ARLINGTON The script is filled with uncertainties, but there is nothing doubtful about the quality of Theatre Arlington’s fine production of Doubt, A Parable, the troubling religious drama by John Patrick Shanley that opened March 28.
The primary adversaries in this 2004 play, which won a Pulitzer and best play Tony in 2005 and was made into a 2008 film starring Meryl Streep and Philip Seymour Hoffman, are an imposing and strong-willed Catholic school principal, Sister Aloysius (Amber Devlin), and her priest, Father Brendan Flynn (Aaron Roberts). Set in the Bronx in 1964, the plot involves a child at the school whom Sister Aloysius believes is being sexually molested by Father Flynn, a charge he adamantly denies.
But doubts arise.
There are many wild punches thrown in this black-robed boxing match. But the swings that do find their mark deal devastating damage.
Caught in the middle of this war is Sister James (Camille Monae), a young teacher at the school who is not sure whose corner she should be in. The battling parties pursue her support with the same ferocity they display in going for one another’s throats.
This superbly crafted play gives the audience a lot to chew on. It reveals itself slowly and carefully, taking detours down several dark paths along its way. It keeps us guessing and, better still, thinking from its opening speech to its last.
Devlin is as cold as the other side of the pillow as the hard-edged Sister Aloysius. She is so good that it seems she would blow any co-star right off the stage. But Roberts, who enhances his character with a nicely understated regional accent, proves to be a worthy foil for Devlin. The heat their confrontations generate threatens to engulf the theater in flames of damnation.
Monae is sometimes a bit overmatched by the demands of her difficult role. But she succeeds in conveying the fear and confusion of her character, a new teacher at the school who is terribly browbeat by the imperious Sister Aloysius, and thoroughly wins our sympathy.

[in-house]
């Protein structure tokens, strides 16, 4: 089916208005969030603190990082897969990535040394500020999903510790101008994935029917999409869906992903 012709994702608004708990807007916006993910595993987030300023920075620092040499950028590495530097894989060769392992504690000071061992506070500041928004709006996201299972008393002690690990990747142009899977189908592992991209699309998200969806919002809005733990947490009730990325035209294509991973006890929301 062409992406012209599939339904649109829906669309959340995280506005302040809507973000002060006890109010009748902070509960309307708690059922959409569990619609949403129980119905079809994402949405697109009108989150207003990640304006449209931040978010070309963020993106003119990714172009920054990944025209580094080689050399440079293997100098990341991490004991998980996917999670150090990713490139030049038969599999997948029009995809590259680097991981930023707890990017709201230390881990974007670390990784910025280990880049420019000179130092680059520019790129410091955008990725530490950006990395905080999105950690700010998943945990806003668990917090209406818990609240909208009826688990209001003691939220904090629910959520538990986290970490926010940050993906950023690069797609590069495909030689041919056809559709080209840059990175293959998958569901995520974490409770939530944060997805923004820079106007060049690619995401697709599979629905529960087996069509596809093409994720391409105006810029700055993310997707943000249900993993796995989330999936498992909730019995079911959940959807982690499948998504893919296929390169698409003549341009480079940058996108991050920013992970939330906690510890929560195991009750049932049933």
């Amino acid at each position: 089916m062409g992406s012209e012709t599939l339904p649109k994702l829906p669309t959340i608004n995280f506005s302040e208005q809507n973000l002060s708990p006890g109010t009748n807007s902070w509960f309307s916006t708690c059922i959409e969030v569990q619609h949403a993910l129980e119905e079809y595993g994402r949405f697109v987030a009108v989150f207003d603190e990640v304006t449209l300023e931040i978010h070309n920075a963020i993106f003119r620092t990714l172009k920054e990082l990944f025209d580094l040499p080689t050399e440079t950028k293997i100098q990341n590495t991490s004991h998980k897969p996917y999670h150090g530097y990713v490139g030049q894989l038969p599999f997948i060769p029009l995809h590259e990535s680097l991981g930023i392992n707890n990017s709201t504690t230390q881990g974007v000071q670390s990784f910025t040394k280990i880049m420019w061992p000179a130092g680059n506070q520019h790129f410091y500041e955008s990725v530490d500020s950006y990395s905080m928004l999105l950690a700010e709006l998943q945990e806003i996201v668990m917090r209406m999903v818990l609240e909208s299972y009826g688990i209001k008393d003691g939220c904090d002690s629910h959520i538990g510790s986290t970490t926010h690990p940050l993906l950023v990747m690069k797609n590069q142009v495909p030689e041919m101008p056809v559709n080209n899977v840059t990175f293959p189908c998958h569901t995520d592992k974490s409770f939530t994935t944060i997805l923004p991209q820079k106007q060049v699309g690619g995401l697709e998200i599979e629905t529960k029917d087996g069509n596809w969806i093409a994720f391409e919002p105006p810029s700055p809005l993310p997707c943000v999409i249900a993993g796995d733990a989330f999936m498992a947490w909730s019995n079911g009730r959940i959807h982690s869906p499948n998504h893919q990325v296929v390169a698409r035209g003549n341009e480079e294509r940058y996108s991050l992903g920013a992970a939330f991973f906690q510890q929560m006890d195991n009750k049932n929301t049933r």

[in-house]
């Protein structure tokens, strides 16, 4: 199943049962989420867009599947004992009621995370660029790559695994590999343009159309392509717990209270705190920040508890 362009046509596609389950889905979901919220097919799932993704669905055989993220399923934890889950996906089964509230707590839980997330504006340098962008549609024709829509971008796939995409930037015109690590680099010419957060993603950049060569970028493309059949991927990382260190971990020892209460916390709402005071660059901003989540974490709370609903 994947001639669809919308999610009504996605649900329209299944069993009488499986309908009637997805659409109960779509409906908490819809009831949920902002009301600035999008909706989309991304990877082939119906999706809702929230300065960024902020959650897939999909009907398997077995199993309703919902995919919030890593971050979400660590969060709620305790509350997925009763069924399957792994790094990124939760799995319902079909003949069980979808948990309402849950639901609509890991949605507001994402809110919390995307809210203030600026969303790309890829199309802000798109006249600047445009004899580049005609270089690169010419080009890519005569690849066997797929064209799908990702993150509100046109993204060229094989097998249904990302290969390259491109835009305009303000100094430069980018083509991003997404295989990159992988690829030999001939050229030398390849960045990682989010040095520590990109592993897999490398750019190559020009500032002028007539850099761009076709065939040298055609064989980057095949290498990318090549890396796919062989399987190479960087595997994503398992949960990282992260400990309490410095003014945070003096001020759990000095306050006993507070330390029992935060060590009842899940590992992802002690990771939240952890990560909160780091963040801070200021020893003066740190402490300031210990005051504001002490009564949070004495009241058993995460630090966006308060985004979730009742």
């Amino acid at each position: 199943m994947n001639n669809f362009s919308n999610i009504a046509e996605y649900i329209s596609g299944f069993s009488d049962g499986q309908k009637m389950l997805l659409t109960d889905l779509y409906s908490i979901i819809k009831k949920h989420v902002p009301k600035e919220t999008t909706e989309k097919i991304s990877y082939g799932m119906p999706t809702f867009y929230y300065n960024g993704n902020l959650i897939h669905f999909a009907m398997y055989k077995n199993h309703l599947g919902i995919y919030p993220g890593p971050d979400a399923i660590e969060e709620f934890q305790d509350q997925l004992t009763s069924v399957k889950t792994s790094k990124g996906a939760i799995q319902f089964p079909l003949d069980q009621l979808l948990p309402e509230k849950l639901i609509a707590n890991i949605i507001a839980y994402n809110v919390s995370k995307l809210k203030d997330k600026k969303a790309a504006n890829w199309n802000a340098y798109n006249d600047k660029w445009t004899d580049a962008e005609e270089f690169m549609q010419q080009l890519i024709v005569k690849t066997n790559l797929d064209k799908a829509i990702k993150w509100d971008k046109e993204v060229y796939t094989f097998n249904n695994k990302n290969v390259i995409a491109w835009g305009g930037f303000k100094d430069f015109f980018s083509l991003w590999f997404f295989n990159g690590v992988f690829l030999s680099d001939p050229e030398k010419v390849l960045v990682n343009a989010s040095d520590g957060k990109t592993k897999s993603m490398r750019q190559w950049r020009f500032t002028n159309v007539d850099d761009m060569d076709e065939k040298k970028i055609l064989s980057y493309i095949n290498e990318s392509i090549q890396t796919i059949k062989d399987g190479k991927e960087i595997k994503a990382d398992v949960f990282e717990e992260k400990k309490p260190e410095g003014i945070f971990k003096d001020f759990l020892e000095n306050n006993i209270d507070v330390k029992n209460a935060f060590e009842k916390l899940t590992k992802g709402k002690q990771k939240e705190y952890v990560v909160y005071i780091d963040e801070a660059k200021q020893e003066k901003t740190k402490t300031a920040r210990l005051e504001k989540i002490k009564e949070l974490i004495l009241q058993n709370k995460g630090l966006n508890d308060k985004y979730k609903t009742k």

One of the unexpected pleasures of this production is the performance by La’ Netia D. Taylor in the relatively small role of Mrs. Muller, the mother of the boy at the center of the dispute. Her character, and performance, bloom before our very eyes in an intense exchange with the stern sister, who is completely incapable of understanding Mrs. Muller’s complicated situation.
Tony Curtis’ cozy set design, which realizes two locations (an office and a garden), is exceptionally clean, correct and beautifully efficient, as is Juan Gonzalez’s lighting plan, which keeps things so well defined.
Much the same could be said for Emily Scott Banks’ lean and mean direction, which makes this single-act, 85-minute gem move like a bullet train.
On the whole, this production is yet another example of Theatre Arlington’s continuing growth as a company that tosses off light, entertaining comedies with ease, but is also capable of delivering powerful, thought-provoking dramas like this one. Whether you have seen the film version of this play or not, you are almost certain to feel the visceral impact of the tangled emotions this well-told story elicits.